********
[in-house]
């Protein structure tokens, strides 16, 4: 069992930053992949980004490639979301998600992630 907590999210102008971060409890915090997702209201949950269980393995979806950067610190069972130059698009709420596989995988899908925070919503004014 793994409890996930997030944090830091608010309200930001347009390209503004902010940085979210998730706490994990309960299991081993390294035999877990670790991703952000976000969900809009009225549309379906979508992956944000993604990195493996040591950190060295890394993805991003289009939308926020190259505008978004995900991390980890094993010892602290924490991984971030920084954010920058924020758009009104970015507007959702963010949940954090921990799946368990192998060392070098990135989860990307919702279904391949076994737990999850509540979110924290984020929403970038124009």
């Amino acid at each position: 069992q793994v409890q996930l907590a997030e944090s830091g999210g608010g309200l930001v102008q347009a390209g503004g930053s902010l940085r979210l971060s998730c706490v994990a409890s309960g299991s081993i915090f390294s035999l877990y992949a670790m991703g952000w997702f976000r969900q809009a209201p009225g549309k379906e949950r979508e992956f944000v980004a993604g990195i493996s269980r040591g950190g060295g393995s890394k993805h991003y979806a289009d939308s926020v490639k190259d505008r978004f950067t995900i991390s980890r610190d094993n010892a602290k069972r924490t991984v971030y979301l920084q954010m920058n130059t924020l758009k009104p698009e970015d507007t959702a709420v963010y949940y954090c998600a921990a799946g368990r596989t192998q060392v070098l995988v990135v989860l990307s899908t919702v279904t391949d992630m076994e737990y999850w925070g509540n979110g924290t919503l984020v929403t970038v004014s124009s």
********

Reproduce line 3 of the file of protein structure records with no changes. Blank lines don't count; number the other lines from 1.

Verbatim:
């Amino acid at each position: 069992q793994v409890q996930l907590a997030e944090s830091g999210g608010g309200l930001v102008q347009a390209g503004g930053s902010l940085r979210l971060s998730c706490v994990a409890s309960g299991s081993i915090f390294s035999l877990y992949a670790m991703g952000w997702f976000r969900q809009a209201p009225g549309k379906e949950r979508e992956f944000v980004a993604g990195i493996s269980r040591g950190g060295g393995s890394k993805h991003y979806a289009d939308s926020v490639k190259d505008r978004f950067t995900i991390s980890r610190d094993n010892a602290k069972r924490t991984v971030y979301l920084q954010m920058n130059t924020l758009k009104p698009e970015d507007t959702a709420v963010y949940y954090c998600a921990a799946g368990r596989t192998q060392v070098l995988v990135v989860l990307s899908t919702v279904t391949d992630m076994e737990y999850w925070g509540n979110g924290t919503l984020v929403t970038v004014s124009s």